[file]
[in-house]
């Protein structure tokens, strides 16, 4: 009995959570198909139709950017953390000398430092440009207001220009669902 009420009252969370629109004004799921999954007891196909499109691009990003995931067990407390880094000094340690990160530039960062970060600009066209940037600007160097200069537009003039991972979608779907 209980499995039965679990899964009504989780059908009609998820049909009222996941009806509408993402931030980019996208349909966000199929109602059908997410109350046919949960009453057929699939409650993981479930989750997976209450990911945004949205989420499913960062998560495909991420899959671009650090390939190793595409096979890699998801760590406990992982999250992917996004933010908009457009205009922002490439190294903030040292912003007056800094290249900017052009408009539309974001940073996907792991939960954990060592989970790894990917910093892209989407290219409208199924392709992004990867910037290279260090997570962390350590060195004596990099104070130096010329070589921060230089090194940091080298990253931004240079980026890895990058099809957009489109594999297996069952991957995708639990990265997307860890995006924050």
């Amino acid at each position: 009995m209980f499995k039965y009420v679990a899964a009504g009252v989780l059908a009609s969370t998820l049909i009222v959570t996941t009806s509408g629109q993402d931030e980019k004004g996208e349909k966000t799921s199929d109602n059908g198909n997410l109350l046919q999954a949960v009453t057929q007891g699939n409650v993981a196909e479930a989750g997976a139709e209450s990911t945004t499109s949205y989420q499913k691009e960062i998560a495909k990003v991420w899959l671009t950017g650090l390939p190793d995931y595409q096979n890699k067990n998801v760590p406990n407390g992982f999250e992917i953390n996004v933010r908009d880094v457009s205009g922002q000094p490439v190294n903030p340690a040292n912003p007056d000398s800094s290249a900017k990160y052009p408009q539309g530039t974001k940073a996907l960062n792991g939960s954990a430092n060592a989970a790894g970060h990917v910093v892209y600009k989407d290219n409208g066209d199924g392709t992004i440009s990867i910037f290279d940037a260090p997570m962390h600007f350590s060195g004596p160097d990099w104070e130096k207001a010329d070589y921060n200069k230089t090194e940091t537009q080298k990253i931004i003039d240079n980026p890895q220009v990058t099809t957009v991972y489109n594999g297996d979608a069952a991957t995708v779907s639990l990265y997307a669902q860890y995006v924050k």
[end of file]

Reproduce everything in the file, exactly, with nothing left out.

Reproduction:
[in-house]
């Protein structure tokens, strides 16, 4: 009995959570198909139709950017953390000398430092440009207001220009669902 009420009252969370629109004004799921999954007891196909499109691009990003995931067990407390880094000094340690990160530039960062970060600009066209940037600007160097200069537009003039991972979608779907 209980499995039965679990899964009504989780059908009609998820049909009222996941009806509408993402931030980019996208349909966000199929109602059908997410109350046919949960009453057929699939409650993981479930989750997976209450990911945004949205989420499913960062998560495909991420899959671009650090390939190793595409096979890699998801760590406990992982999250992917996004933010908009457009205009922002490439190294903030040292912003007056800094290249900017052009408009539309974001940073996907792991939960954990060592989970790894990917910093892209989407290219409208199924392709992004990867910037290279260090997570962390350590060195004596990099104070130096010329070589921060230089090194940091080298990253931004240079980026890895990058099809957009489109594999297996069952991957995708639990990265997307860890995006924050």
């Amino acid at each position: 009995m209980f499995k039965y009420v679990a899964a009504g009252v989780l059908a009609s969370t998820l049909i009222v959570t996941t009806s509408g629109q993402d931030e980019k004004g996208e349909k966000t799921s199929d109602n059908g198909n997410l109350l046919q999954a949960v009453t057929q007891g699939n409650v993981a196909e479930a989750g997976a139709e209450s990911t945004t499109s949205y989420q499913k691009e960062i998560a495909k990003v991420w899959l671009t950017g650090l390939p190793d995931y595409q096979n890699k067990n998801v760590p406990n407390g992982f999250e992917i953390n996004v933010r908009d880094v457009s205009g922002q000094p490439v190294n903030p340690a040292n912003p007056d000398s800094s290249a900017k990160y052009p408009q539309g530039t974001k940073a996907l960062n792991g939960s954990a430092n060592a989970a790894g970060h990917v910093v892209y600009k989407d290219n409208g066209d199924g392709t992004i440009s990867i910037f290279d940037a260090p997570m962390h600007f350590s060195g004596p160097d990099w104070e130096k207001a010329d070589y921060n200069k230089t090194e940091t537009q080298k990253i931004i003039d240079n980026p890895q220009v990058t099809t957009v991972y489109n594999g297996d979608a069952a991957t995708v779907s639990l990265y997307a669902q860890y995006v924050k």